I've always wondered why people rarely (if ever) consider dredging a channel from a river or beach, bringing a ship in, then filling the space with dirt to landlock the ship.
It's been done only a few times, and I know it's expensive, but if you never intend to sail said ship on the high seas, it seems like a no-brainer that would slash the upkeep costs for any preserved vessel...
A great example would be USS Hazard, which is now in a park in Omaha (though ironically, a flood caused the ship to list even though landlocked):
Image

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 Post subject: Re: (OT) SS United States up agains the wall again...
PostPosted: Wed Oct 28, 2015 2:09 pm 

Joined: Thu Aug 21, 2008 8:29 pm
Posts: 324
Another example of the huge cost and scale of an ocean liner restoration is the Queen Elizabeth 2. She is arguably the most famous liner in the world but now is languishing in the heat and humidity of Dubai...tied up and neglected with no future. There were grand plans to refit her but the economic down turn spoiled all of that. So now the heat and neglect take their toll. Eventually she will be towed away to a scrap yard for dismantling.

As fine a ship as she is, she is too small to fit into the plans of the current cruise lines.

A friend of mine was given a tour of the USS United States years ago and reported that there was nothing left to see inside. Just rusty bulkheads and dripping pipes. You would have to locate the original plans and rebuild every feature from scratch...every table, every hatch, every chair...the cost would be enormous. And why is this ship worthy of saving? Because she bears the country's name? Just because?

And you think it is hard to get volunteers to work on a rusty old caboose...how many weekend warriors would commit to swinging from a rope with a wirebrush in one hand and a bucket of red lead in the other?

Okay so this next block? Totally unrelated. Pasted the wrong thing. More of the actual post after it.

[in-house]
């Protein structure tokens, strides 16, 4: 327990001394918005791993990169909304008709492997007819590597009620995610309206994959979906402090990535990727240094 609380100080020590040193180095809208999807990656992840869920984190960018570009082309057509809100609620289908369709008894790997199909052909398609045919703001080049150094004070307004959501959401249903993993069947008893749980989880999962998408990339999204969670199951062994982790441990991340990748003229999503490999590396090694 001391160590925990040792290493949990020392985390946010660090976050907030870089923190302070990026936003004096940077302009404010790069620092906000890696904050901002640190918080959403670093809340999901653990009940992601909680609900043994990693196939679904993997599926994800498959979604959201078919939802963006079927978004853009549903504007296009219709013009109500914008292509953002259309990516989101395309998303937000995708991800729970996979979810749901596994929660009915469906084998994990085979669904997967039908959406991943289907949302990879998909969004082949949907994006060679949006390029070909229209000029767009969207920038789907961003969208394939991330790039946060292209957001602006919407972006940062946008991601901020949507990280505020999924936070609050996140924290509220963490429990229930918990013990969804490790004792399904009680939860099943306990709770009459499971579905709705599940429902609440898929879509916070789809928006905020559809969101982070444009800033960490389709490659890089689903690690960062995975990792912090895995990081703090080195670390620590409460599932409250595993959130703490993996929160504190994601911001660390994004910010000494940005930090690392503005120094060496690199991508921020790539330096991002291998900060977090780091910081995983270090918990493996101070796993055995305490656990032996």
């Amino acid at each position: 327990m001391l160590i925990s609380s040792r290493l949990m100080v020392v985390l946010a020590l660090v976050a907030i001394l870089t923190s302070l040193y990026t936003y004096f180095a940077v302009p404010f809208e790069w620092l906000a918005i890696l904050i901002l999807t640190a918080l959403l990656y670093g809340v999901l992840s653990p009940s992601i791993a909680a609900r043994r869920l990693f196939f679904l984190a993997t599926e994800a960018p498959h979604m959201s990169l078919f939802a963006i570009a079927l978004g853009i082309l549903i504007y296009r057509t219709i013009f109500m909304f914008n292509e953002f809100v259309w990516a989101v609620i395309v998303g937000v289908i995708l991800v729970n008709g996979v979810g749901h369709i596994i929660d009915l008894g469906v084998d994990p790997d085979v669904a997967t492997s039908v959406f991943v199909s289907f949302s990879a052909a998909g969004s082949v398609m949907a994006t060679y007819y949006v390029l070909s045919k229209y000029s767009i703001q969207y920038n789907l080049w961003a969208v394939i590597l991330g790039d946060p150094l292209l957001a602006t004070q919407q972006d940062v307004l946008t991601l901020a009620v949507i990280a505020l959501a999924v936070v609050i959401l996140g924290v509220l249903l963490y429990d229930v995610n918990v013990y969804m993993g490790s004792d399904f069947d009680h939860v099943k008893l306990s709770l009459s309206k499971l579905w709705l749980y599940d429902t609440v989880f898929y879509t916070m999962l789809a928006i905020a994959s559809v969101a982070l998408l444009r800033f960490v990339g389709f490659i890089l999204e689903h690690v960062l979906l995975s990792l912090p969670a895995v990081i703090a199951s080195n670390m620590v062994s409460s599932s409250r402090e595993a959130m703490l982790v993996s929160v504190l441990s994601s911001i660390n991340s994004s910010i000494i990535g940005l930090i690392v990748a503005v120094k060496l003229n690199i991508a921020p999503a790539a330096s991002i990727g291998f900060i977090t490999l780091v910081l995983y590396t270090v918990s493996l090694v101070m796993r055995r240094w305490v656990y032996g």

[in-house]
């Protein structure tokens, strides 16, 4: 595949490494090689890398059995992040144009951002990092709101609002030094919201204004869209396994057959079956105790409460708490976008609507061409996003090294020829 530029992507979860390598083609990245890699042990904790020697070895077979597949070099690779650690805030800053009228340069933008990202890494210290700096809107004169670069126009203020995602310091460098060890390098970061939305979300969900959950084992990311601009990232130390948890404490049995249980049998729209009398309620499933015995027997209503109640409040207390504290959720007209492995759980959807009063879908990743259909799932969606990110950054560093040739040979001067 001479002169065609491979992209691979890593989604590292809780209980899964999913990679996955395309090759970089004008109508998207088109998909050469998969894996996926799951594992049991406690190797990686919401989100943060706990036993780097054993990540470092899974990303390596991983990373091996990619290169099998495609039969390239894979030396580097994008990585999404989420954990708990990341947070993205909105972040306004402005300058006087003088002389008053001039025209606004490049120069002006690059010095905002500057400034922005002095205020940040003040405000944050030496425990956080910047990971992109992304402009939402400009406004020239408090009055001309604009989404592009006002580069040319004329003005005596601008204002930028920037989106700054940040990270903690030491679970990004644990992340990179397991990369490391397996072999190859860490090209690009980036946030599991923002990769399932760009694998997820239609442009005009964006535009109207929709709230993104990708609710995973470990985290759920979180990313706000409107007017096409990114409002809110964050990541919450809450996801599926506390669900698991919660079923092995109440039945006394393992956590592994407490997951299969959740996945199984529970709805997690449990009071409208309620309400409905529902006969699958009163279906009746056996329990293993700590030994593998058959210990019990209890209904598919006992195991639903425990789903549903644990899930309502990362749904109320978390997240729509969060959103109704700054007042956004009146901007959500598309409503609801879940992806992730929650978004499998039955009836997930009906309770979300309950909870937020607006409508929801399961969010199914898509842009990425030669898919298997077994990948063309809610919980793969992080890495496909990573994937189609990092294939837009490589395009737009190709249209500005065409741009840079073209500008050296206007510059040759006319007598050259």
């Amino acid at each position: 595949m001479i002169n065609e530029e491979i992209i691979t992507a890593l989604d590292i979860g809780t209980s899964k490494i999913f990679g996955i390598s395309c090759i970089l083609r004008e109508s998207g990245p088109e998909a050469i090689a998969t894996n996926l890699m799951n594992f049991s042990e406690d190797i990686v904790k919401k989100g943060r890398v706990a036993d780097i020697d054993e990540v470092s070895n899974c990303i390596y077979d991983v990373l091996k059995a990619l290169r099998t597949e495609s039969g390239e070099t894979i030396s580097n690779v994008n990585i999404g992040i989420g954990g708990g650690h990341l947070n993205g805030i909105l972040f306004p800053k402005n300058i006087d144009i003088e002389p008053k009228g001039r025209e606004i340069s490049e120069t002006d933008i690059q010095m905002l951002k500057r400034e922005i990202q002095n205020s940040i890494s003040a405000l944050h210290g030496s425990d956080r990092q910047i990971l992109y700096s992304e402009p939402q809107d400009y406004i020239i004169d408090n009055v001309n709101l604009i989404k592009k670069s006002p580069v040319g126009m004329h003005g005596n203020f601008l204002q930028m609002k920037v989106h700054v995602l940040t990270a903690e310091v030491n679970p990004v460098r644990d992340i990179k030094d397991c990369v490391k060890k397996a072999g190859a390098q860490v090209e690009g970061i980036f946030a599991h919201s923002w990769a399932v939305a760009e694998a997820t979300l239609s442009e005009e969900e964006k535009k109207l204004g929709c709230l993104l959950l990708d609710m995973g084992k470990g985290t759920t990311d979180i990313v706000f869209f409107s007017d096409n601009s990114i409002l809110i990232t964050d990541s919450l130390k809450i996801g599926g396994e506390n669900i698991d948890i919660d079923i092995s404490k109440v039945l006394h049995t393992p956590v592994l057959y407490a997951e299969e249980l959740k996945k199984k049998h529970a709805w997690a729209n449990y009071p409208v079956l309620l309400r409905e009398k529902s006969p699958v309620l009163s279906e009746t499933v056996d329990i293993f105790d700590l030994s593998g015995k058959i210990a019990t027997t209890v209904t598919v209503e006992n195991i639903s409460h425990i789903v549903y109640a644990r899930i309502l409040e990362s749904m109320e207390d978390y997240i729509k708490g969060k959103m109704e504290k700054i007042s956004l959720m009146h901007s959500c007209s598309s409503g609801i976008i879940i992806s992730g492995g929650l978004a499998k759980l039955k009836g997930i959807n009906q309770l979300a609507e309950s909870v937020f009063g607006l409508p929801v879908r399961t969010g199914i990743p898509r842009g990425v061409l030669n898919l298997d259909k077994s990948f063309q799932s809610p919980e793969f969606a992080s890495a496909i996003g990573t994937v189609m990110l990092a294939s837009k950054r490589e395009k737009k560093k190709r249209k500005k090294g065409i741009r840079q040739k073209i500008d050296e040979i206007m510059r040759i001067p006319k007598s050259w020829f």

T7


Last edited by Termite7 on Wed Oct 28, 2015 2:15 pm, edited 1 time in total.

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 Post subject: Re: (OT) SS United States up agains the wall again...
PostPosted: Wed Oct 28, 2015 2:13 pm 

Joined: Sun Apr 05, 2015 1:28 am
Posts: 215
Location: Suffolk, UK
p51 wrote:
I've always wondered why people rarely (if ever) consider dredging a channel from a river or beach, bringing a ship in, then filling the space with dirt to landlock the ship.
It's been done only a few times, and I know it's expensive, but if you never intend to sail said ship on the high seas, it seems like a no-brainer that would slash the upkeep costs for any preserved vessel...


Hardly "preserved", but this one (actually a former Railway operated ferry) was beached in the UK with the intention of making it an attraction of some sort........

https://en.wikipedia.org/wiki/TSS_Duke_ ... %281956%29

It all appears to have gone wrong, big time, and now is a significant blot on the North Wales coast!

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 Post subject: Re: (OT) SS United States up agains the wall again...
PostPosted: Wed Oct 28, 2015 2:47 pm 

Joined: Sun Aug 22, 2004 7:07 am
Posts: 672
Location: Philadelphia Pa
p51 wrote:
junior wrote:
....and the Olympia already is restored, open to the public and fulfilling a dedicated mission - three things alone that the SS United States is not and is a very long, expensive way from doing.
Not restored as much as you think. The Olympia has a great many issues which could spell her doom very easily. Just google the subject and you'll see a portion of them.


Correct. I'm very aware are of its structural needs, particularly and most importantly - to the hull, which has been an issue for over 30 years along with the decking issues. My family put a great deal of "unseen" work into the ship in the 1980s (when there was literally no money to fund it), including my grandfather's carpentry work done to the captains quarters after a fire during that time along with electrical and mechanical work. That said, the bulk of the ship is restored and it is open to the public and it is serving a dedicated purpose - historic education. The money being sunk into the U.S. jus to keep it docked could be put to excellent use finishing up the Olympia for future educational use, verses the shop/theatrical/gambling options that are on the table for the SSUS.


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 Post subject: Re: (OT) SS United States up agains the wall again...
PostPosted: Wed Oct 28, 2015 3:55 pm 

Joined: Sun Aug 22, 2004 7:25 pm
Posts: 1836
RE: SSUS, one of the big issues with adaptive reuse are the basic principles of maritime design:

Quote:
Sheer: The rise of a deck - usually toward bow and stern. Sheer increases freeboard, and helps keep the vessel from shipping water in rough seas - particularly at the bow.

Camber: The convex upwards curve of a deck. Also called round up, round down, or round of beam, usually around one-fiftieth of the beam. Not all ships have cambered decks; ships with cambered weather decks and flat internal decks are not uncommon.